Sharing stories in the quiet of an evening with a fire in the hearth is a bonding experience unrivaled by television or movies. We usually spend 30-45 minutes listening to Dad read each evening. But when the book is particularly riveting or suspenseful, the kids will beg for “just one more chapter.” Then another. And another. Our read-aloud record is five solid hours. Doug kept at it from 7PM until midnight, with the children bringing him water between chapters so he wouldn’t lose his voice.
We Expand our Vocabulary.
Reading has always been an effective way to augment an impoverished vocabulary. And fiction reading — with its rich language and varied descriptions — is particularly well-suited for this. With the advent of electronic readers, smart phones, and online dictionaries, it is easier than ever to look up unknown words.
When reading aloud to children, it is a simple matter to pause long enough to clarify words or phrases which may be unfamiliar. Our receptive vocabulary (the words we understand when listening or reading) is normally much larger than our productive vocabulary (the words we use in speaking and writing). But with repeated exposure, we are able to grow both lists. Reading good fiction makes the process almost effortless.
We Brush Up on our History.
I got my first taste of historical fiction reading Bodie Thoene. I (vaguely) remember studying World War II in junior high and high school. But those classes couldn’t begin to cement in my mind the names and dates and events involved like Thoene’s Zion Covenant series did.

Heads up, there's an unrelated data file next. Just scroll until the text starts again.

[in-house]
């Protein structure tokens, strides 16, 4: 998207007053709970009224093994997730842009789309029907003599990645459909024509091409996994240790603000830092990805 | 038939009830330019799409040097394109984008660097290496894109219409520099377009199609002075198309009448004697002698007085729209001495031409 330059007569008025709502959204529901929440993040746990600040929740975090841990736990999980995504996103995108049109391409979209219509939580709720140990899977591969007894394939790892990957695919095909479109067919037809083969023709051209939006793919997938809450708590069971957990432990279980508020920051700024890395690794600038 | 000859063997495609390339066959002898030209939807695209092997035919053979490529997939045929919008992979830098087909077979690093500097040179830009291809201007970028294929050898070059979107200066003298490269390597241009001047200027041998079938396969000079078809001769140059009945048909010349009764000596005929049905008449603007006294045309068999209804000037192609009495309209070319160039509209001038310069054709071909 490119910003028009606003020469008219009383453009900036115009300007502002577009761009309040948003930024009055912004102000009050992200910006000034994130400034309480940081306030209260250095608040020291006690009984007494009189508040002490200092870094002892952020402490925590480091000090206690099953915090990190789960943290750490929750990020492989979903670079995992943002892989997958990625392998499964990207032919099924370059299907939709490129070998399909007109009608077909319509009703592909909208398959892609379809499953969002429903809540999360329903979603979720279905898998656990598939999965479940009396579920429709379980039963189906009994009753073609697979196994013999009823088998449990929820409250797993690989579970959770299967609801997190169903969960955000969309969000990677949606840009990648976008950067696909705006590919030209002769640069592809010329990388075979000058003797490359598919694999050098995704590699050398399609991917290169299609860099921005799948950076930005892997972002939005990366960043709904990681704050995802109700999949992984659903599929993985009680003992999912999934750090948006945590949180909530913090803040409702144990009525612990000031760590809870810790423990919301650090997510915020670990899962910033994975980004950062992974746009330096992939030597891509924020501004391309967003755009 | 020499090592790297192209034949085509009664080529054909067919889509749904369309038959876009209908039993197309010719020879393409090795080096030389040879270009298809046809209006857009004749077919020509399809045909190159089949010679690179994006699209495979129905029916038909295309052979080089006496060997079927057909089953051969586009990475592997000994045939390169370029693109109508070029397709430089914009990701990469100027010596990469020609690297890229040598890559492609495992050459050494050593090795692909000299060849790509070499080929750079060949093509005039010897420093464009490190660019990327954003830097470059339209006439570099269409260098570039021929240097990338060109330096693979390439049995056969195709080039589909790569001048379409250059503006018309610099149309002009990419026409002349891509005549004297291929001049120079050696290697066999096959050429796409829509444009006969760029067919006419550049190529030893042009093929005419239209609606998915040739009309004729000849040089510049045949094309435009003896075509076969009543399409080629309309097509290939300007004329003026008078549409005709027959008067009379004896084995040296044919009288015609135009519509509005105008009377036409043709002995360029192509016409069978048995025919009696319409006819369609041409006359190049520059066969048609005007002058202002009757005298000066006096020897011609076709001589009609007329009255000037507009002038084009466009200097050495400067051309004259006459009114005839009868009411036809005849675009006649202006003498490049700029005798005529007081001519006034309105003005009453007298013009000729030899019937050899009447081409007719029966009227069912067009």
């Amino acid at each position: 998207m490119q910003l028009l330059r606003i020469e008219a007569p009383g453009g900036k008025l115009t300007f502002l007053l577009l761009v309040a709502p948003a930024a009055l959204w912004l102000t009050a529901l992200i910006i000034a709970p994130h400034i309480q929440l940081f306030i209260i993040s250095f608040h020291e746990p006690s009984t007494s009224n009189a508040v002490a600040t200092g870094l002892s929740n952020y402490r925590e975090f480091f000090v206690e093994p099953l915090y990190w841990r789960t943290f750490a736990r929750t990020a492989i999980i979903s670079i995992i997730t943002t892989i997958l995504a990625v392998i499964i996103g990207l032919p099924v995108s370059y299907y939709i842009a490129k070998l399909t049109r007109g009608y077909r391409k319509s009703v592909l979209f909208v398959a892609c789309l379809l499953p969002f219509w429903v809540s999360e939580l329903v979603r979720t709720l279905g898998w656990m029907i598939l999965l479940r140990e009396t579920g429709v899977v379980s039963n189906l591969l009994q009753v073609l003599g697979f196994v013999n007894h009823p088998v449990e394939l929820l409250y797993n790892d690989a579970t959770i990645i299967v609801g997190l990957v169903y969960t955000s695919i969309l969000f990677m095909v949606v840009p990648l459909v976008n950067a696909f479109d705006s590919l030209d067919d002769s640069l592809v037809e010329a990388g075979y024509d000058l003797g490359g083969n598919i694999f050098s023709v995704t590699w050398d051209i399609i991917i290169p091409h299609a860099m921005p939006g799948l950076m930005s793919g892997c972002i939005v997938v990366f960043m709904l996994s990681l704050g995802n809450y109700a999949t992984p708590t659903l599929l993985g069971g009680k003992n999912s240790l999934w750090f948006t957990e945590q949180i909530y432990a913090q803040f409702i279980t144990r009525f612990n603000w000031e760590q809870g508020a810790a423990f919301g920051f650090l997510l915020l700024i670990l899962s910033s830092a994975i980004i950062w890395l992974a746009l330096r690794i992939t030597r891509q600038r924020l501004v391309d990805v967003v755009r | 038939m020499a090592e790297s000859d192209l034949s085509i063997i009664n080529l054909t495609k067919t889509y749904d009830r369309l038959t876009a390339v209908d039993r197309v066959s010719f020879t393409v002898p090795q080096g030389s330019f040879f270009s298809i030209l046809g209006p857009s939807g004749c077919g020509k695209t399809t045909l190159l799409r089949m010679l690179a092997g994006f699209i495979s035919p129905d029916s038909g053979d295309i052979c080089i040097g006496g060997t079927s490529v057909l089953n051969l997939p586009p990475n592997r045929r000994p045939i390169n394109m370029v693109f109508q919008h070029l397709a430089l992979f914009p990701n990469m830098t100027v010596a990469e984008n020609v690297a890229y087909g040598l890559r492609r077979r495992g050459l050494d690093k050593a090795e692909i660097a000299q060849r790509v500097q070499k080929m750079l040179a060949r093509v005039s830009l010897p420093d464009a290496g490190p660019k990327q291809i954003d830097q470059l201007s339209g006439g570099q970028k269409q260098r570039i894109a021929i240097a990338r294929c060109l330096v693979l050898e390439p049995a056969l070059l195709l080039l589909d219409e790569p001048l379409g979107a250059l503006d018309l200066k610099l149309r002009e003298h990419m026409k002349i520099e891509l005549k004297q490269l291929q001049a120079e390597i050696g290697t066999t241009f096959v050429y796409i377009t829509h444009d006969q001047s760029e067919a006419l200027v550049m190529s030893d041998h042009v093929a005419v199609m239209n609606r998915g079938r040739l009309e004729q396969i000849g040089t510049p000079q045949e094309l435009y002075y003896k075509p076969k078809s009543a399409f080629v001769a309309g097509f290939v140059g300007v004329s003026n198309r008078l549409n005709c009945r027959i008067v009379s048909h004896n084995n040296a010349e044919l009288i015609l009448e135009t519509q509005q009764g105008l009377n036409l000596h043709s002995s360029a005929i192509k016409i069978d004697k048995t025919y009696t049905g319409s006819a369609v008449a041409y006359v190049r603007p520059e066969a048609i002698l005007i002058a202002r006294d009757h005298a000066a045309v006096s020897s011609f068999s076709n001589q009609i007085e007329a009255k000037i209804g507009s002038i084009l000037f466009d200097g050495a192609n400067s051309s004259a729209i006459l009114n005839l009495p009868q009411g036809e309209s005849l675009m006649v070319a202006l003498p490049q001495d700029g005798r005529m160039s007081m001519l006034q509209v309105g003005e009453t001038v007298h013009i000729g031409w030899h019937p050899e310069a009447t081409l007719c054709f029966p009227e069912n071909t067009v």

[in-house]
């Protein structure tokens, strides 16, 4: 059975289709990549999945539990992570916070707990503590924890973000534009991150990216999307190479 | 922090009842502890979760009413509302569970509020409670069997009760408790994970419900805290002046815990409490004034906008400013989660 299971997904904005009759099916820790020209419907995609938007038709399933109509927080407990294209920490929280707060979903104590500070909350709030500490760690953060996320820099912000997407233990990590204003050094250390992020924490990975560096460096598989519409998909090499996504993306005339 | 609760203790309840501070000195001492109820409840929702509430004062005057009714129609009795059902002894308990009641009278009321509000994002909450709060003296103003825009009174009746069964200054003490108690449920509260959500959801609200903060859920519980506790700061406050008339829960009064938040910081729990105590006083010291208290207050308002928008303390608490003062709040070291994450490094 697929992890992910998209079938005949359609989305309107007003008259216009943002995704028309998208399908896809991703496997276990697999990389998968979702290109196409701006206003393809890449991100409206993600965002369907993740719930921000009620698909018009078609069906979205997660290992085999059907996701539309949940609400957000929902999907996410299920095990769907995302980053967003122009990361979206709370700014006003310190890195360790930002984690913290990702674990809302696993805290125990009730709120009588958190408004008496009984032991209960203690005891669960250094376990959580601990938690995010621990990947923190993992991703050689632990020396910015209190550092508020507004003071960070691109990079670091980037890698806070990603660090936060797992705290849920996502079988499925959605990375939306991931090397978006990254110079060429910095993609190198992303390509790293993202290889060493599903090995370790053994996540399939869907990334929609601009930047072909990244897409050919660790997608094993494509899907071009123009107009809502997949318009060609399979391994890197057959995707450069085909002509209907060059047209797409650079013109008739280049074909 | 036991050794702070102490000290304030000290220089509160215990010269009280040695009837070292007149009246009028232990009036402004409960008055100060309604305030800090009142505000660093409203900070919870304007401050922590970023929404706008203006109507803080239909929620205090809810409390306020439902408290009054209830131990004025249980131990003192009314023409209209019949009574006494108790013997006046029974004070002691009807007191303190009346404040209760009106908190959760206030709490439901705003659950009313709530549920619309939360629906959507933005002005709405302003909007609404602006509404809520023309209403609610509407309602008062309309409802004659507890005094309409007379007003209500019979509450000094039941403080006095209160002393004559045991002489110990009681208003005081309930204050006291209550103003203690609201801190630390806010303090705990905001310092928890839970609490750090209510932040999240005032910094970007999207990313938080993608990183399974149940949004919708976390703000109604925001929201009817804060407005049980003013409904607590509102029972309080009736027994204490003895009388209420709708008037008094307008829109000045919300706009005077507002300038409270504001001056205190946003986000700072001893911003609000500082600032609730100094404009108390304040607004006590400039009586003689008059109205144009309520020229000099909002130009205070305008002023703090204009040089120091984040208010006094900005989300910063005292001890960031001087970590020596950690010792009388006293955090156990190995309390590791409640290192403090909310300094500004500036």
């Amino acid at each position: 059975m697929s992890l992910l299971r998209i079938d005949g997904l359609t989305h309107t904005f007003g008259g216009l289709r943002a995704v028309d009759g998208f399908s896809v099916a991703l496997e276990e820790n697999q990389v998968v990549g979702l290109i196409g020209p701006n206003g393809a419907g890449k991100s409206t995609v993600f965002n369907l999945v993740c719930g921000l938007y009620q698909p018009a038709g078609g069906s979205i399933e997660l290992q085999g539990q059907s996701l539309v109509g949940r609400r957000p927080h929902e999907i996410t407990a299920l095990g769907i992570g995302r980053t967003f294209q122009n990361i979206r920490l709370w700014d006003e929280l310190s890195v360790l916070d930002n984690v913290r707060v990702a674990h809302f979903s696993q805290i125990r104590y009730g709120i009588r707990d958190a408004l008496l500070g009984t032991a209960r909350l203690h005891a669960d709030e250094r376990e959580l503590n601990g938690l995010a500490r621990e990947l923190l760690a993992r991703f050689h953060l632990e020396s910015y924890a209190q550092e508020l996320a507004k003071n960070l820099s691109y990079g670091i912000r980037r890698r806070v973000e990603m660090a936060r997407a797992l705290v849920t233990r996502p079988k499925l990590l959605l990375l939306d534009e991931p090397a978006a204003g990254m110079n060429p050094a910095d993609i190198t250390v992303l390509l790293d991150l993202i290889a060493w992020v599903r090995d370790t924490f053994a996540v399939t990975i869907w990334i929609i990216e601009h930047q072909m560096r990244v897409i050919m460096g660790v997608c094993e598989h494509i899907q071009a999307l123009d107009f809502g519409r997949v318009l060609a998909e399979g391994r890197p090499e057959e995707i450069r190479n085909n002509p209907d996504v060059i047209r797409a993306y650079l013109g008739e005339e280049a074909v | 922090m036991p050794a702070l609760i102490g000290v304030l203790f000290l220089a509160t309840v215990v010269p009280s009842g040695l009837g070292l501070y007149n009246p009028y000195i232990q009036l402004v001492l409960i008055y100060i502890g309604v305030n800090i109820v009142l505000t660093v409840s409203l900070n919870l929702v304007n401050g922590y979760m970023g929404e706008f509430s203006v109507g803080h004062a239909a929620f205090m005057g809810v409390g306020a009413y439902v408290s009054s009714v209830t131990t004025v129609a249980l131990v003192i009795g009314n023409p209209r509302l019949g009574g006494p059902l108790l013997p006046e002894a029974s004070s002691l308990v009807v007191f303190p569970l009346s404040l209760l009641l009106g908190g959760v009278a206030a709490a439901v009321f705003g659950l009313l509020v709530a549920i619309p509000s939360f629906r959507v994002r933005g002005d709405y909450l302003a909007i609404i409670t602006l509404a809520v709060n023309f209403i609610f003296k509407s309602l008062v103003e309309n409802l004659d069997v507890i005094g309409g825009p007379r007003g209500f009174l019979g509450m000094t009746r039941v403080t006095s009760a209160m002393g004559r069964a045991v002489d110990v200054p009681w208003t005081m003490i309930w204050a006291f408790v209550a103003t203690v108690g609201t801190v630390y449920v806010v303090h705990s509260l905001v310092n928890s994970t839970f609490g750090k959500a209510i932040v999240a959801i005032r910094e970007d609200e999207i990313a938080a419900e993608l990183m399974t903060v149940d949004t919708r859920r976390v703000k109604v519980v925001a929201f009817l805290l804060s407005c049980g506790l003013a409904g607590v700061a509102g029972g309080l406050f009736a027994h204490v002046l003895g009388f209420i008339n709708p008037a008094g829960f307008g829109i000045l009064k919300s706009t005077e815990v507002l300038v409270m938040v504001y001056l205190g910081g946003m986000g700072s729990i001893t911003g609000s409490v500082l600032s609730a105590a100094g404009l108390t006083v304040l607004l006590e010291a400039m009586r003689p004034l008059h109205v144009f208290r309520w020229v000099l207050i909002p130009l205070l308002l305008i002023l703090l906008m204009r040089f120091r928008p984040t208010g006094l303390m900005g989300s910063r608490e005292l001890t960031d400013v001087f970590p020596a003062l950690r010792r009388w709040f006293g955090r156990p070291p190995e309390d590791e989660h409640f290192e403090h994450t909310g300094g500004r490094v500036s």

Similarly, GA Henty has really helped history come alive for our kids. Well-written historical fiction provides a wonderful way to view past events from a fresh perspective.
We Improve Reading Comprehension.
The skill required to follow the plot of a novel from beginning to end is exactly the skill needed to perform well on the verbal portion of the SAT, ACT, GRE, etc. With rare exception, the more fiction a person reads, the better he’ll do on standardized tests. Practice, as they say, makes perfect.
One of our children shared my penchant for reading non-fiction, but when at age 15, he missed passing an English Composition CLEP test by two points, his father suggested he read two chapters a day of fiction (any fiction) for six months, then retake the exam. He did, and without any other study or preparation, he passed it easily, increasing his score by a whopping 25%. His dad knew that what he needed was to get so drawn into a story that he couldn’t put it down. Something not likely to happen with the technical books he’d been reading.
We Expand our Horizons.
Stories from or about other parts of the world broaden our outlook on life. The multi-cultural literature offered by Sonlight Curriculum has been great for helping our family see beyond our own backyard. We highly recommend the titles they carry, many of which I’m convinced we would never have found on our own.
We are Spurred to Action.
I remember first reading Charlotte’s Web in second grade, then swearing off bacon for years afterward. Fiction has the power to not only influence public thought and opinion, but to challenge and change our practices, as well. Consider, for instance, the public’s response to Uncle Tom’s Cabin. Legend has it that when Abraham Lincoln first met Harriet Beecher Stowe, he greeted her by saying, “So you’re the little woman who started this big war!”
As you can see, time spent reading good, engaging fiction is far from wasted. Have you experienced any of these benefits from your own reading? Or discovered other blessings not mentioned? Leave a comment below and let me know. And if you know of a novel that is particularly worthwhile, I’d love to hear about that, as well!